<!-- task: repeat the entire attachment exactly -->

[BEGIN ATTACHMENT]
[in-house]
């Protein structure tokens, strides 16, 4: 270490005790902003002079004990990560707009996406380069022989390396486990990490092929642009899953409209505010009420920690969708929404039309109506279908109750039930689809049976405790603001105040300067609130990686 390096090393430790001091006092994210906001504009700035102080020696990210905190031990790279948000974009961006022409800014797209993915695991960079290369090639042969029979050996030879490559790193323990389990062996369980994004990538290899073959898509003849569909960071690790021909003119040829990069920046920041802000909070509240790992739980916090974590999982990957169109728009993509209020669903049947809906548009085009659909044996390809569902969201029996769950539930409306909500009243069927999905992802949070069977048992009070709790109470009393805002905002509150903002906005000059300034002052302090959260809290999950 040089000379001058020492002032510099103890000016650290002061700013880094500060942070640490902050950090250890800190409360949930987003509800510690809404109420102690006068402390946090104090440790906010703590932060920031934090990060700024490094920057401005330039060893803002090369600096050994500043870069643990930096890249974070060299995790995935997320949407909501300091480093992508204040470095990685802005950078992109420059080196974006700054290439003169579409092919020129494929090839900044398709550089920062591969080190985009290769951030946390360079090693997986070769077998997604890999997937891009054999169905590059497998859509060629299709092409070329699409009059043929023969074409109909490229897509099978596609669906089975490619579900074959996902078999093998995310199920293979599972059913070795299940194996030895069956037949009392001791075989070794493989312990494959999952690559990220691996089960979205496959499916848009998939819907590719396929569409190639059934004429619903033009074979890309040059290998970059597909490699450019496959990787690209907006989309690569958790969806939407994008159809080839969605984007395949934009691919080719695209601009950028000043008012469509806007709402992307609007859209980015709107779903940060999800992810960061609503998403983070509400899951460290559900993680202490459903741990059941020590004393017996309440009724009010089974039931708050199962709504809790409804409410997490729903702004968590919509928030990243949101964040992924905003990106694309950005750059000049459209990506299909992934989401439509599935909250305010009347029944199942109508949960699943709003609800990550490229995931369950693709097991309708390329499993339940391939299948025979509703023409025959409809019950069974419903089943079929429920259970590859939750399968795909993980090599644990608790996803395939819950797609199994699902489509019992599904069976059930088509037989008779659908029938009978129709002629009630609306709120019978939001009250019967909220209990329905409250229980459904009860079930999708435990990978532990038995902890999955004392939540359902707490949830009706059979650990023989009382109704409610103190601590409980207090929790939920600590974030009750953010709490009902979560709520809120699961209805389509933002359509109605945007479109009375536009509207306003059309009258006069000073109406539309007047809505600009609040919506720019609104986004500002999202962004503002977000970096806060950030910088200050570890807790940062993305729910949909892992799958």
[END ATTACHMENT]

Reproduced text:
[in-house]
């Protein structure tokens, strides 16, 4: 270490005790902003002079004990990560707009996406380069022989390396486990990490092929642009899953409209505010009420920690969708929404039309109506279908109750039930689809049976405790603001105040300067609130990686 390096090393430790001091006092994210906001504009700035102080020696990210905190031990790279948000974009961006022409800014797209993915695991960079290369090639042969029979050996030879490559790193323990389990062996369980994004990538290899073959898509003849569909960071690790021909003119040829990069920046920041802000909070509240790992739980916090974590999982990957169109728009993509209020669903049947809906548009085009659909044996390809569902969201029996769950539930409306909500009243069927999905992802949070069977048992009070709790109470009393805002905002509150903002906005000059300034002052302090959260809290999950 040089000379001058020492002032510099103890000016650290002061700013880094500060942070640490902050950090250890800190409360949930987003509800510690809404109420102690006068402390946090104090440790906010703590932060920031934090990060700024490094920057401005330039060893803002090369600096050994500043870069643990930096890249974070060299995790995935997320949407909501300091480093992508204040470095990685802005950078992109420059080196974006700054290439003169579409092919020129494929090839900044398709550089920062591969080190985009290769951030946390360079090693997986070769077998997604890999997937891009054999169905590059497998859509060629299709092409070329699409009059043929023969074409109909490229897509099978596609669906089975490619579900074959996902078999093998995310199920293979599972059913070795299940194996030895069956037949009392001791075989070794493989312990494959999952690559990220691996089960979205496959499916848009998939819907590719396929569409190639059934004429619903033009074979890309040059290998970059597909490699450019496959990787690209907006989309690569958790969806939407994008159809080839969605984007395949934009691919080719695209601009950028000043008012469509806007709402992307609007859209980015709107779903940060999800992810960061609503998403983070509400899951460290559900993680202490459903741990059941020590004393017996309440009724009010089974039931708050199962709504809790409804409410997490729903702004968590919509928030990243949101964040992924905003990106694309950005750059000049459209990506299909992934989401439509599935909250305010009347029944199942109508949960699943709003609800990550490229995931369950693709097991309708390329499993339940391939299948025979509703023409025959409809019950069974419903089943079929429920259970590859939750399968795909993980090599644990608790996803395939819950797609199994699902489509019992599904069976059930088509037989008779659908029938009978129709002629009630609306709120019978939001009250019967909220209990329905409250229980459904009860079930999708435990990978532990038995902890999955004392939540359902707490949830009706059979650990023989009382109704409610103190601590409980207090929790939920600590974030009750953010709490009902979560709520809120699961209805389509933002359509109605945007479109009375536009509207306003059309009258006069000073109406539309007047809505600009609040919506720019609104986004500002999202962004503002977000970096806060950030910088200050570890807790940062993305729910949909892992799958």